Spanish speakers frequently use the diminutive suffixes such as -ito not only to indicate size but also to make a word less harsh or to indicate affection. Just as you can imagine someone referring to a 6-foot-tall adult son as "my little boy" or to a full-grown beloved pet as a "doggy," so it is that the Spanish diminutives, although often translated using the English word "little," often indicate more about the speaker's feelings toward the person or object than to its size.
The most common Spanish diminutive suffixes are -ito and -cito along with their feminine equivalents, -ita and -cita. In theory, these suffixes can be added to almost any noun, and they are sometimes used with adjectives and adverbs as well. The rules aren't hard and fast as to which suffix is used; the tendency is that words ending in -a, -o or -te form the diminutive by dropping the final vowel and adding -ito or -ita, while -cito or -ecito is added to other words.
Also commonly used as a diminutive suffix are -illo and -cillo along with their feminine equivalents, -illa and -cilla. Other diminutive suffixes include -ico, -cico, -uelo, -zuelo, -ete, -cete, -ín and -iño along with their feminine equivalents. Many of these suffixes are more popular in some regions than others. For example, the -ico and -cico endings are quite common in Costa Rica, and its residents are nicknamed ticos as a result.
The diminutive suffixes tend to be a spoken phenomenon of Spanish more than a written one, and they are more common in some areas than others. In general, though, they are used far more than English diminutive endings such as the "-y" or "-ie" of words such as "doggy" or "jammies."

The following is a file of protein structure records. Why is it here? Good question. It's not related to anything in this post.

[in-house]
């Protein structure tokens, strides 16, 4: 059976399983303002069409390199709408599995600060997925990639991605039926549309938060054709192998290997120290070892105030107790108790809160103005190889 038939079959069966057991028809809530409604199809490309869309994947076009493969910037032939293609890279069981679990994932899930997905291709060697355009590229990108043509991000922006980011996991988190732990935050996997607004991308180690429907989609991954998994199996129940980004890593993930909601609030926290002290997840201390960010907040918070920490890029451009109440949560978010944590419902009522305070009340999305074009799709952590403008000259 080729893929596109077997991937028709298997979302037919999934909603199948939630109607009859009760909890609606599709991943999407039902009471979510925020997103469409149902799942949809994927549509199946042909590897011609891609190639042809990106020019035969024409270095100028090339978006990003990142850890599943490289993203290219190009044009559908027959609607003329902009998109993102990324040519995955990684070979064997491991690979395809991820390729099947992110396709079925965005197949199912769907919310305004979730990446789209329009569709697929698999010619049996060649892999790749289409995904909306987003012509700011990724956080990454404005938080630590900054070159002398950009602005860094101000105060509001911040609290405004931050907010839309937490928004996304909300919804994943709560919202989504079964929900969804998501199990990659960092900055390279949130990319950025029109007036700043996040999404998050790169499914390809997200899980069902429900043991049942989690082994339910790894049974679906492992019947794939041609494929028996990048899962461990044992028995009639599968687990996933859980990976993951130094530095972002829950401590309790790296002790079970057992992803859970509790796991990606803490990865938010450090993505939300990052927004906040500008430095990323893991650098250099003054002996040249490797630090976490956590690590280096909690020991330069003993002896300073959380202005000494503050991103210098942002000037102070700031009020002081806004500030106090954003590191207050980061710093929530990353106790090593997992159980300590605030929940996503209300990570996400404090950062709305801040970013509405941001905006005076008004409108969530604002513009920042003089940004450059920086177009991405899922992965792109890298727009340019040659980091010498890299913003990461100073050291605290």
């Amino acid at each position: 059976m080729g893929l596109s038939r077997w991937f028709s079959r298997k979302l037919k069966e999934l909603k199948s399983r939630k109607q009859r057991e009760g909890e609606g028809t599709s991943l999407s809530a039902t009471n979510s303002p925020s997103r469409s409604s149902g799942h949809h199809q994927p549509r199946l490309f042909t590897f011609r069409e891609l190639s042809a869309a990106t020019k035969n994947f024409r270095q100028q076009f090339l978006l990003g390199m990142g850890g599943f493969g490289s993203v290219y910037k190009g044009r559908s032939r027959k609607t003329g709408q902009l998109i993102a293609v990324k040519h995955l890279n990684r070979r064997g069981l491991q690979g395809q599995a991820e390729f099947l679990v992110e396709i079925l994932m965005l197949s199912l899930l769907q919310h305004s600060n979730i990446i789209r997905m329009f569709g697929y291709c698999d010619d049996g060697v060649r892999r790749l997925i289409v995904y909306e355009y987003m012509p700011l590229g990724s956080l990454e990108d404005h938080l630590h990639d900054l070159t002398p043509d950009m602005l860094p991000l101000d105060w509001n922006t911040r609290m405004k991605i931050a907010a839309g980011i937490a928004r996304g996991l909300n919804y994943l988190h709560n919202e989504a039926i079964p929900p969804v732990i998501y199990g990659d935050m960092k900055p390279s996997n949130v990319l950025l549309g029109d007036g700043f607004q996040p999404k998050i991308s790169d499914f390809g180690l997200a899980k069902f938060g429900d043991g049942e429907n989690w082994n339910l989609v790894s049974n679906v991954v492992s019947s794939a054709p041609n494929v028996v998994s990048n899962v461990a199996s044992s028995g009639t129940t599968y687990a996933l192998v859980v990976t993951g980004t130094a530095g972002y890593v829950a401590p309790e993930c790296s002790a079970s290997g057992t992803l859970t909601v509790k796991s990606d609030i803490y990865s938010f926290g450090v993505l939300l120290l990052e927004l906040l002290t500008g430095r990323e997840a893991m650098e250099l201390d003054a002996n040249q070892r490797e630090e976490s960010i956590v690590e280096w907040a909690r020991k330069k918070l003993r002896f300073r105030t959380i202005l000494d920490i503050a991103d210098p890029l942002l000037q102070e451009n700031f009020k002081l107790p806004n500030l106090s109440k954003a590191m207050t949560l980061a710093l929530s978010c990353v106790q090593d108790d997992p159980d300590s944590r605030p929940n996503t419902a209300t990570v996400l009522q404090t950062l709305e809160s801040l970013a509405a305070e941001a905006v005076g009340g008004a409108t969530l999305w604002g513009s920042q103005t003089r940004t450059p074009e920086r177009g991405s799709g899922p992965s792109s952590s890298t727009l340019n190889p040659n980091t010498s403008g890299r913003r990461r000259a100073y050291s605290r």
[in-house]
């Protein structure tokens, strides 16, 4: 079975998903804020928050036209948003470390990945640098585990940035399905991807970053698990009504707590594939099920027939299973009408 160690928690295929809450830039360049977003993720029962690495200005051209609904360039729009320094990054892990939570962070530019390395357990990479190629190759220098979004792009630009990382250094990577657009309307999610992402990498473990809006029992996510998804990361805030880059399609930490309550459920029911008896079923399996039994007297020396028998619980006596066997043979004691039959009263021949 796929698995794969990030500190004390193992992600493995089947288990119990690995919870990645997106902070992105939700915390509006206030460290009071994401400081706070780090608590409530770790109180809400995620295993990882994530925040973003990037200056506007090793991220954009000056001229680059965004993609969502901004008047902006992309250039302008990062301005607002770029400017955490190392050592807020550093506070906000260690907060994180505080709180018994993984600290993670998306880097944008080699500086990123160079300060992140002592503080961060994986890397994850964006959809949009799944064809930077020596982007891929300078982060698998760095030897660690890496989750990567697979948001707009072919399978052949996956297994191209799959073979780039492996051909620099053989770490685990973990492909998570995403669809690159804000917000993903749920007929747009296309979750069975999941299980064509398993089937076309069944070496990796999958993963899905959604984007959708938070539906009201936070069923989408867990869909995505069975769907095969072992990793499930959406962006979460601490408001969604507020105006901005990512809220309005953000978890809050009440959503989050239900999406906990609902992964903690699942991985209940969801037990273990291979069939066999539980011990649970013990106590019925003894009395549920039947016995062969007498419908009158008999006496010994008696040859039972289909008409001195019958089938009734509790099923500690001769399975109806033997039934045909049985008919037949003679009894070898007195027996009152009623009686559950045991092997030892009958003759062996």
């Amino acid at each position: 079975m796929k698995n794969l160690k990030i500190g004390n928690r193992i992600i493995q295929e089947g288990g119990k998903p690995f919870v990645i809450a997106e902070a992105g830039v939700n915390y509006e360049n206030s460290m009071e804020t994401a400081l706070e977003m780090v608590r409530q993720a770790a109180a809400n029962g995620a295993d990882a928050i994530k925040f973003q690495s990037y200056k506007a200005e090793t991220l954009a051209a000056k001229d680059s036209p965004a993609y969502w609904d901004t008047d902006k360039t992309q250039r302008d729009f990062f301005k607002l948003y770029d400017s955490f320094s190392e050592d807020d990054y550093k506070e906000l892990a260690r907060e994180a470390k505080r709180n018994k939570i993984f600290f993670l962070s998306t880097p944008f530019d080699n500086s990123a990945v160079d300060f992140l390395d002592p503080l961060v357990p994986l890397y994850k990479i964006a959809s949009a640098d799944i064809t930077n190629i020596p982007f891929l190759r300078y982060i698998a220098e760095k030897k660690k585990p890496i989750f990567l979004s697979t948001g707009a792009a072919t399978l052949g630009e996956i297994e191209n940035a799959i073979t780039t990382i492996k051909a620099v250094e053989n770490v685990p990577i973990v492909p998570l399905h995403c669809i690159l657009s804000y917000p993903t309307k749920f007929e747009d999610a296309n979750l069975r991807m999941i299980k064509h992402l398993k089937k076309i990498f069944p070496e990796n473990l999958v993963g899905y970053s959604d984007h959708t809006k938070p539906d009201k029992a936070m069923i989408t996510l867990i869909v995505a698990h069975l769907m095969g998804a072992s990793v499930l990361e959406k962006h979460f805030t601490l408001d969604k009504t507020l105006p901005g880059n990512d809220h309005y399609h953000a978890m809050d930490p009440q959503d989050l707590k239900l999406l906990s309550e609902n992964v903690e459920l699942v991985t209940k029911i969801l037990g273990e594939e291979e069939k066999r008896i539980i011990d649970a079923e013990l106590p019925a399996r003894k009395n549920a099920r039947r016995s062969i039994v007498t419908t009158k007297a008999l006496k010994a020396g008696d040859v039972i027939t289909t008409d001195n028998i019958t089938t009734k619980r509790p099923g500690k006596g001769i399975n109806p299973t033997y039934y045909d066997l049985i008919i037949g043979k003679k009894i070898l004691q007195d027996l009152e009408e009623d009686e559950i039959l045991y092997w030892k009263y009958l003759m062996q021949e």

You should keep in mind some words in diminutive form may not be understood the same way in all areas, and that their meanings can vary with the context in which they are used. Thus the translations given below should be seen as examples only and not as the only translations possible.
Here, then, are the most common ways the diminutive suffixes are used in Spanish:
- To indicate something is small: casita (little house, cottage), perrito (puppy or little dog), rosita (little rose, rose blossom)
- To indicate something is charming or endearing: mi abuelita (my dear grandmother), un cochecito (a cute little car), papito (daddy), amiguete (pal)
- To provide a nuance of meaning, especially with adjectives and adverbs: ahorita (right now), cerquita (right next to), lueguito (quite soon), gordito (chubby)
- To give a friendly tone to a sentence: Un momentito, por favor. (Just a moment, please.) Quisiera un refresquito. (I'd like just a soft drink.) ¡Despacito! (Easy does it!)
- To talk to very young children: pajarito (birdy), camisita (shirty), tontito (silly), vaquita (cowie)
- To indicate something is unimportant: dolorcito (tiny ache), mentirita (fib), reyezuelo (petty king), me falta un centavito (I'm just a penny short)
- To form a new word (not necessarily a diminutive of the original): mantequilla (butter), panecillo (bread roll), bolsillo (pocket), cajetilla (packet), ventanilla (ticket office), carbonilla (cinder), caballitos (merry-go-round), cabecilla (ringleader), vaquilla (heifer), de mentirijillas (as a joke)
Note: The diminutive -ito ending should not be confused with the -ito ending of some past participles such as frito (fried) and maldito (cursed).